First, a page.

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Islands of memory

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People with anterograde amnesia have trouble recalling new information and new autobiographical events, but the data are less consistent in regards to the latter.

Medveds and Hirst recorded the presence of islands of memory — detailed accounts — that were described by such patients. The island memories were a combination of semantic and episodic memories. The researchers recorded patients giving long narratives with a fair amount of detail that resembled memories that the patients had prior to the trauma. The appearance of islands of memory could have something to do with the functioning of adjacent cortical areas and the neocortex. In addition, the researchers suspect that the amygdala played a role in the narratives.[1]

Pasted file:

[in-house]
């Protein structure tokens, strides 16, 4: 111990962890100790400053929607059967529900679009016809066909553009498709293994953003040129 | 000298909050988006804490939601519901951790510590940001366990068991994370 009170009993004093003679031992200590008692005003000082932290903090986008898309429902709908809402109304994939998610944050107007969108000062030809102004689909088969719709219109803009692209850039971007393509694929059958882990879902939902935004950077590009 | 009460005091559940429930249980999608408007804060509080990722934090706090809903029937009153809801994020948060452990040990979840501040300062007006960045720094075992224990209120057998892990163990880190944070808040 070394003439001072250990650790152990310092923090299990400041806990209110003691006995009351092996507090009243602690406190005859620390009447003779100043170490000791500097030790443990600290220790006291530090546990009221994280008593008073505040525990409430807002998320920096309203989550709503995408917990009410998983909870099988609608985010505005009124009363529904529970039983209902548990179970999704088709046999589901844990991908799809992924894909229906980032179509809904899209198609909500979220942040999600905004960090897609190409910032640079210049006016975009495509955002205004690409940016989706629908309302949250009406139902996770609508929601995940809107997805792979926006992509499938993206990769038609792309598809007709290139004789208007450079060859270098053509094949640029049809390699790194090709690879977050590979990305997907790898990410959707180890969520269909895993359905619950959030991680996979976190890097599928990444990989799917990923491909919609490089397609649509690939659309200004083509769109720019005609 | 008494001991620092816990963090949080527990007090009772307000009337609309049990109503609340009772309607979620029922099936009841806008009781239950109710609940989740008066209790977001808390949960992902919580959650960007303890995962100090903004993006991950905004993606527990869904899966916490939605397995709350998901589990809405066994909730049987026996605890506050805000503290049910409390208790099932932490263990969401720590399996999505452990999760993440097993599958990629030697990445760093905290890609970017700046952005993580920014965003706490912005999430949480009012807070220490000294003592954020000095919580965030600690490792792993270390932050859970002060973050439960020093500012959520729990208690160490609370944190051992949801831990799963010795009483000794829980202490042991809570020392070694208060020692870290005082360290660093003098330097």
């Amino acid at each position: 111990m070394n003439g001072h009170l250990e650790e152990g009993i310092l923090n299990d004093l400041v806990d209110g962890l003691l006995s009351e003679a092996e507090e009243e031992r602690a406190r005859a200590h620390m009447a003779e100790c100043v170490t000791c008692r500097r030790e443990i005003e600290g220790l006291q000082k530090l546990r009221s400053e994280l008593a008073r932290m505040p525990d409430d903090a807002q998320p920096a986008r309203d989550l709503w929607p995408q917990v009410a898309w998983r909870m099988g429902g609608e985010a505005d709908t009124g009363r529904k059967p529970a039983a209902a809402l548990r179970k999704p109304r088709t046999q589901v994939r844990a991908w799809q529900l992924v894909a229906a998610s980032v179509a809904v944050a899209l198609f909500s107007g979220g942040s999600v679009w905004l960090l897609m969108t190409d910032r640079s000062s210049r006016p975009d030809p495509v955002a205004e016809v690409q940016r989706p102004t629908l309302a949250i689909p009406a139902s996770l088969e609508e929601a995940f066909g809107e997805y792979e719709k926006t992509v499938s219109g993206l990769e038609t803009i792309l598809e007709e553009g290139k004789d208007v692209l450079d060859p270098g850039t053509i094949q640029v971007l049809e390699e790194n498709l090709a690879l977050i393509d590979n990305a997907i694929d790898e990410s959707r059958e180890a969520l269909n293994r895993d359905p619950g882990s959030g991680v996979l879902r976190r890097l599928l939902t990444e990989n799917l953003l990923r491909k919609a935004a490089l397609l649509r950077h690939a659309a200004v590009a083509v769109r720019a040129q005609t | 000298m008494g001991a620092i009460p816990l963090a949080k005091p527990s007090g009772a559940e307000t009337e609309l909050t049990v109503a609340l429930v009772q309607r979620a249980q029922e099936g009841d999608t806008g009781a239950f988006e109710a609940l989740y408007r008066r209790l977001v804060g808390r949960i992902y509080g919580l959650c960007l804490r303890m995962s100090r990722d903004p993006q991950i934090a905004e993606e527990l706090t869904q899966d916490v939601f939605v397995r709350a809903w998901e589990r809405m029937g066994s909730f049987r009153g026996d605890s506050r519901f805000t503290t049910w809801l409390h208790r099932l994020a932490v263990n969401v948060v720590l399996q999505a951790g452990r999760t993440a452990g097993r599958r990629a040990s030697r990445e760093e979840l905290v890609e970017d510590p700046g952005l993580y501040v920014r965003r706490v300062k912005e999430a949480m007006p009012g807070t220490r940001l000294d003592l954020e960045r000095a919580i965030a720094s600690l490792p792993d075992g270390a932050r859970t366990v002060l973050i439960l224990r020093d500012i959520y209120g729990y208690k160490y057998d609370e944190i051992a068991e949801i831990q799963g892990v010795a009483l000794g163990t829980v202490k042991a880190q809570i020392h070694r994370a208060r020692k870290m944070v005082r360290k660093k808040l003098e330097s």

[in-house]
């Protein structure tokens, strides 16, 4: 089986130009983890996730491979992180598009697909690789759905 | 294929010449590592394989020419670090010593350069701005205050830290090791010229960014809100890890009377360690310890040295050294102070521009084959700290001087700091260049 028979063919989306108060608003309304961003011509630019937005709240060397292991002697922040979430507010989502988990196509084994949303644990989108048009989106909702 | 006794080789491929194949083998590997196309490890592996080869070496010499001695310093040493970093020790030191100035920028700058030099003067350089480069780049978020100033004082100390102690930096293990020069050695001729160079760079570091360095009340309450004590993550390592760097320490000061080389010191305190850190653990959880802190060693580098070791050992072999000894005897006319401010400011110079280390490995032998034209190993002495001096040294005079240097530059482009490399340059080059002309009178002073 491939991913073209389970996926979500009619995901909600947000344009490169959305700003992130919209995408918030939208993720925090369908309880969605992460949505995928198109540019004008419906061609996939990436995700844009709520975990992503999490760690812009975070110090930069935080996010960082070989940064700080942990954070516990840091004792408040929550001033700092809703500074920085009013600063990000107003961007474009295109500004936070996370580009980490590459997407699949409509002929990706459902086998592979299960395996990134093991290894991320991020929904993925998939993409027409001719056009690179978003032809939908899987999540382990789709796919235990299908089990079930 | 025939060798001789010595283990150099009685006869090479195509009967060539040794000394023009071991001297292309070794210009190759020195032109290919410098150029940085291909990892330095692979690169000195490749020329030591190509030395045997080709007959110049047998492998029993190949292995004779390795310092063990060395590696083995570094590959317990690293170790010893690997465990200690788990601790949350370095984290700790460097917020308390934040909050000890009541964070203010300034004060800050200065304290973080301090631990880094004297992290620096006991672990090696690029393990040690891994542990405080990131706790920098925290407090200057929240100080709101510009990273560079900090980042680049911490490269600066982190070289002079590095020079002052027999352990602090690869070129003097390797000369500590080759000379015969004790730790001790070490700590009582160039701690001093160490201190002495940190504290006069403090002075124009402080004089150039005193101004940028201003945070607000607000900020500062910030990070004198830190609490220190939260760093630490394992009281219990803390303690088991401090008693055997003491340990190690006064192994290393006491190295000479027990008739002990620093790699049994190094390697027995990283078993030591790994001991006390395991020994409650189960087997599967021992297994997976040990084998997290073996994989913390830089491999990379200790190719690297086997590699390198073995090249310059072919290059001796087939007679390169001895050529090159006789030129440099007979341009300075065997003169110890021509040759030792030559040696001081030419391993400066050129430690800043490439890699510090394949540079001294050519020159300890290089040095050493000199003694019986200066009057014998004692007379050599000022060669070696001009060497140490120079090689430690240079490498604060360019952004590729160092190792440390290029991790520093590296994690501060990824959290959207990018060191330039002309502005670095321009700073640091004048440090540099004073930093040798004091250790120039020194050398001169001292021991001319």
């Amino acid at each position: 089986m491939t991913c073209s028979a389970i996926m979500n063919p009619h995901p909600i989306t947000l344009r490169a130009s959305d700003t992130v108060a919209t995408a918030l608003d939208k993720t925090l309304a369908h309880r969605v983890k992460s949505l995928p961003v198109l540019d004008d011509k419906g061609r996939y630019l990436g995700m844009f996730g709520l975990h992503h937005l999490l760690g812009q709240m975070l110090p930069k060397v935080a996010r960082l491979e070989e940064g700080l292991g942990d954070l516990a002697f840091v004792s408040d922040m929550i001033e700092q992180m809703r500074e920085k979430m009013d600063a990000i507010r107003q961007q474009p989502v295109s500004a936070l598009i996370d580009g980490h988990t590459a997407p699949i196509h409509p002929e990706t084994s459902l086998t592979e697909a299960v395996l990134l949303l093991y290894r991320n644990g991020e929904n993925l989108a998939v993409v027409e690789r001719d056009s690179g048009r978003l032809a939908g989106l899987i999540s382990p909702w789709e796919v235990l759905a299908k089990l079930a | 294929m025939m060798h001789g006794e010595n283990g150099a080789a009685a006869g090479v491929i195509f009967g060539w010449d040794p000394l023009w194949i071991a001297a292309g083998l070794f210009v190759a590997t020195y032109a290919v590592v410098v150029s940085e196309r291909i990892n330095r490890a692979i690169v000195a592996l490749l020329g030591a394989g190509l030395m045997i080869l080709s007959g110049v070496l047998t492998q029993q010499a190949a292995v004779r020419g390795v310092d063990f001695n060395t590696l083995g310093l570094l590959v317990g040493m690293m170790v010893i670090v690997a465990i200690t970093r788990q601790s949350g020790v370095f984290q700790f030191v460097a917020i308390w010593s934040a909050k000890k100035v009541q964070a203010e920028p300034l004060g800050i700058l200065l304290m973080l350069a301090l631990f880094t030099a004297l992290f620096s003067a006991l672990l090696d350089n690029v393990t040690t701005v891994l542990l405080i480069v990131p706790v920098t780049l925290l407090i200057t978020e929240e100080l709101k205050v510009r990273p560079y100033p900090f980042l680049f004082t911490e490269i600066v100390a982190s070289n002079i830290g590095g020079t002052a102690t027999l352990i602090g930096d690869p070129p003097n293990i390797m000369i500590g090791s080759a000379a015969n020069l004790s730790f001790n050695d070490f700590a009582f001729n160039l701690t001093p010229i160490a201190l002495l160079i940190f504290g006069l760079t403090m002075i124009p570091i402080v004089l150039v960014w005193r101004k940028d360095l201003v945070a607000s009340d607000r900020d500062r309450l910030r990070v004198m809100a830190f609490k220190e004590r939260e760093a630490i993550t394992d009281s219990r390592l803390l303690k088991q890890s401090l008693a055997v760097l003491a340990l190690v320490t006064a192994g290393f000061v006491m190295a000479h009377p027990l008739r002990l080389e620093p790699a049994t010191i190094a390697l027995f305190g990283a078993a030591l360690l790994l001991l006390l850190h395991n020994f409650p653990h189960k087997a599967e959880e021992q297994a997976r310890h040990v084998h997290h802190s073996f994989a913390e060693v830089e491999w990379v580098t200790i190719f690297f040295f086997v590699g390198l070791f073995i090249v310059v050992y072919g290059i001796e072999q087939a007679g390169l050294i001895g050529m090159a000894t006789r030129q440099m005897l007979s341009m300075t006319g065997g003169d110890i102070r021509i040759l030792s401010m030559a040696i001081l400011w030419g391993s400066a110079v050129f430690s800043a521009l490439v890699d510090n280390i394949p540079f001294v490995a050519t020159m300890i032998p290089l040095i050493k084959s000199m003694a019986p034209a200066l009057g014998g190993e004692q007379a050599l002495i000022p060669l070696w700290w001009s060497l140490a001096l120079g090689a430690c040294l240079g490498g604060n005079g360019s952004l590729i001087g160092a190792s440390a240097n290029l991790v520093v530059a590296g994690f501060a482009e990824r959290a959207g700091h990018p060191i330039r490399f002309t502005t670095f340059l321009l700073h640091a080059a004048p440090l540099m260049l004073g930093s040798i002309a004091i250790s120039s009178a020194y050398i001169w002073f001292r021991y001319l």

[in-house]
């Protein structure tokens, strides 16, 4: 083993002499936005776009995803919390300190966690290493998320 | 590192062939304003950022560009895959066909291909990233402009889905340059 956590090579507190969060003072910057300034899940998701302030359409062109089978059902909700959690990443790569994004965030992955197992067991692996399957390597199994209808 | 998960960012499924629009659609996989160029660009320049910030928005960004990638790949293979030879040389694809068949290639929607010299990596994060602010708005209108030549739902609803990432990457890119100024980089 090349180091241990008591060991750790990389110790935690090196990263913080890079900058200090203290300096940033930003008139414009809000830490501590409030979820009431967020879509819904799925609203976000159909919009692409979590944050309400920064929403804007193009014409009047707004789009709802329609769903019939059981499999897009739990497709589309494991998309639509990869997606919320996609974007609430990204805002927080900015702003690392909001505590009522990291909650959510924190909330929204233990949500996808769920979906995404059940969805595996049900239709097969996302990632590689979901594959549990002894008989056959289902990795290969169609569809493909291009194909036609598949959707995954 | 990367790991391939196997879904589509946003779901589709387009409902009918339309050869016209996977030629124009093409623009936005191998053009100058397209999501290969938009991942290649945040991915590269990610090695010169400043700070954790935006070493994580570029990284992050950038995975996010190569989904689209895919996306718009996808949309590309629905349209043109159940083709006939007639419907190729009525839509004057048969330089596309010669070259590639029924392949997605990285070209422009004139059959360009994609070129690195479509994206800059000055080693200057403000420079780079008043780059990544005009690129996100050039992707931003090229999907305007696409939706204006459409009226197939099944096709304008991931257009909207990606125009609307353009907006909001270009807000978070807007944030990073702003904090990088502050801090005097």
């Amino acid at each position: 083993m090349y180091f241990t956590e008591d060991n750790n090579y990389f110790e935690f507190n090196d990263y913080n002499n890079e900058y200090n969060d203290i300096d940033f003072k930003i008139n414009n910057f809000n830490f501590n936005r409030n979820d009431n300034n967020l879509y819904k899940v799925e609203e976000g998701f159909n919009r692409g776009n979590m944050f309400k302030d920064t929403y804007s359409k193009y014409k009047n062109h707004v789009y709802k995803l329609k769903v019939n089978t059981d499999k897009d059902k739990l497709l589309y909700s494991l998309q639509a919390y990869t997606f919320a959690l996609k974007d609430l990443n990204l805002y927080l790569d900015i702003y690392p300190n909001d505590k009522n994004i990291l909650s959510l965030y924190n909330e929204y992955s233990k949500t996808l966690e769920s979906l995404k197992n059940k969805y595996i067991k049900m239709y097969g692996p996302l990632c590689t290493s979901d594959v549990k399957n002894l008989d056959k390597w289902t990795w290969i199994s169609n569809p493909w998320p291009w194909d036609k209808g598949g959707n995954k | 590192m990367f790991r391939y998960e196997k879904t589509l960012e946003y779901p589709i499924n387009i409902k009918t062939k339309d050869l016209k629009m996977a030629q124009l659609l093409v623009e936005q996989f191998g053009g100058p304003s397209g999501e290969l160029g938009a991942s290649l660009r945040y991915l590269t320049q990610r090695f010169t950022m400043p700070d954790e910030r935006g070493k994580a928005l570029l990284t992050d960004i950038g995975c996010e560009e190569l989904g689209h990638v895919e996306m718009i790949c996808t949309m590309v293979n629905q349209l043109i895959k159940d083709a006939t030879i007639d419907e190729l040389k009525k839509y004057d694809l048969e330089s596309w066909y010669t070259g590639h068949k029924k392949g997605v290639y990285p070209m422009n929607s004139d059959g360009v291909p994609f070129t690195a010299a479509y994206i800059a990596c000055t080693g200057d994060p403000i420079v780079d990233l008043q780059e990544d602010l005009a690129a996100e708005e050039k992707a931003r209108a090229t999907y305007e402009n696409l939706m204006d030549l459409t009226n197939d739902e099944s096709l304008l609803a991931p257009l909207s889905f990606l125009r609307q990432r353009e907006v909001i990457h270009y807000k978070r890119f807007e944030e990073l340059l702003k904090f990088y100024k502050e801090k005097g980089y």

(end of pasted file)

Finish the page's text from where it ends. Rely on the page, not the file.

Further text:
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ReferencesEdit

  1. Medved MI, Hirst W. Islands of memory: Autobiographical remembering in amnestics. Memory. 2006 Apr;14(3):276–88

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